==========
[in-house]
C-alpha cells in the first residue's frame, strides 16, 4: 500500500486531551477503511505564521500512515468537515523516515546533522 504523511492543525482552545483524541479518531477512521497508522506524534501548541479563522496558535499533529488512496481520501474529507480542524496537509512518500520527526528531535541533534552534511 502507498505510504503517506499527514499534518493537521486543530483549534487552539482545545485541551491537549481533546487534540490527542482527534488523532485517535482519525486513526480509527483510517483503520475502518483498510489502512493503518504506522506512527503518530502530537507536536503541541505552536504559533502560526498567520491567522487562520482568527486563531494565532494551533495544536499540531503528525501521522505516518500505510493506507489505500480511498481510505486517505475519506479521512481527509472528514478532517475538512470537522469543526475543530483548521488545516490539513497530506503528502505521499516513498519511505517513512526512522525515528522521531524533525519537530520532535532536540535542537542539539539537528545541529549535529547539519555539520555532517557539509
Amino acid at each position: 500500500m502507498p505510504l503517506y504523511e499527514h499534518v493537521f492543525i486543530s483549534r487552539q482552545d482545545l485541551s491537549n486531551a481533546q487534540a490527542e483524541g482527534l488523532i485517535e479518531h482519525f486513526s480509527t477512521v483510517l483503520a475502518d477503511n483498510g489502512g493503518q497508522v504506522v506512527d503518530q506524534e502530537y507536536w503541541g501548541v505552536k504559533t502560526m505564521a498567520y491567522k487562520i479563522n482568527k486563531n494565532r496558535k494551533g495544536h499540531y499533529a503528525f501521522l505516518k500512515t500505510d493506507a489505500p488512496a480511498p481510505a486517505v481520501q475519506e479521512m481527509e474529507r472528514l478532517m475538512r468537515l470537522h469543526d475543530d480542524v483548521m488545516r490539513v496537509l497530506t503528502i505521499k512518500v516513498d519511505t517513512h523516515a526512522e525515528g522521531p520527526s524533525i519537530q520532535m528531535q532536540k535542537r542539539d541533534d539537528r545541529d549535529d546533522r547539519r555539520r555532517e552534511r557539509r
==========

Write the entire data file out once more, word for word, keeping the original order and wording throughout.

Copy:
[in-house]
C-alpha cells in the first residue's frame, strides 16, 4: 500500500486531551477503511505564521500512515468537515523516515546533522 504523511492543525482552545483524541479518531477512521497508522506524534501548541479563522496558535499533529488512496481520501474529507480542524496537509512518500520527526528531535541533534552534511 502507498505510504503517506499527514499534518493537521486543530483549534487552539482545545485541551491537549481533546487534540490527542482527534488523532485517535482519525486513526480509527483510517483503520475502518483498510489502512493503518504506522506512527503518530502530537507536536503541541505552536504559533502560526498567520491567522487562520482568527486563531494565532494551533495544536499540531503528525501521522505516518500505510493506507489505500480511498481510505486517505475519506479521512481527509472528514478532517475538512470537522469543526475543530483548521488545516490539513497530506503528502505521499516513498519511505517513512526512522525515528522521531524533525519537530520532535532536540535542537542539539539537528545541529549535529547539519555539520555532517557539509
Amino acid at each position: 500500500m502507498p505510504l503517506y504523511e499527514h499534518v493537521f492543525i486543530s483549534r487552539q482552545d482545545l485541551s491537549n486531551a481533546q487534540a490527542e483524541g482527534l488523532i485517535e479518531h482519525f486513526s480509527t477512521v483510517l483503520a475502518d477503511n483498510g489502512g493503518q497508522v504506522v506512527d503518530q506524534e502530537y507536536w503541541g501548541v505552536k504559533t502560526m505564521a498567520y491567522k487562520i479563522n482568527k486563531n494565532r496558535k494551533g495544536h499540531y499533529a503528525f501521522l505516518k500512515t500505510d493506507a489505500p488512496a480511498p481510505a486517505v481520501q475519506e479521512m481527509e474529507r472528514l478532517m475538512r468537515l470537522h469543526d475543530d480542524v483548521m488545516r490539513v496537509l497530506t503528502i505521499k512518500v516513498d519511505t517513512h523516515a526512522e525515528g522521531p520527526s524533525i519537530q520532535m528531535q532536540k535542537r542539539d541533534d539537528r545541529d549535529d546533522r547539519r555539520r555532517e552534511r557539509r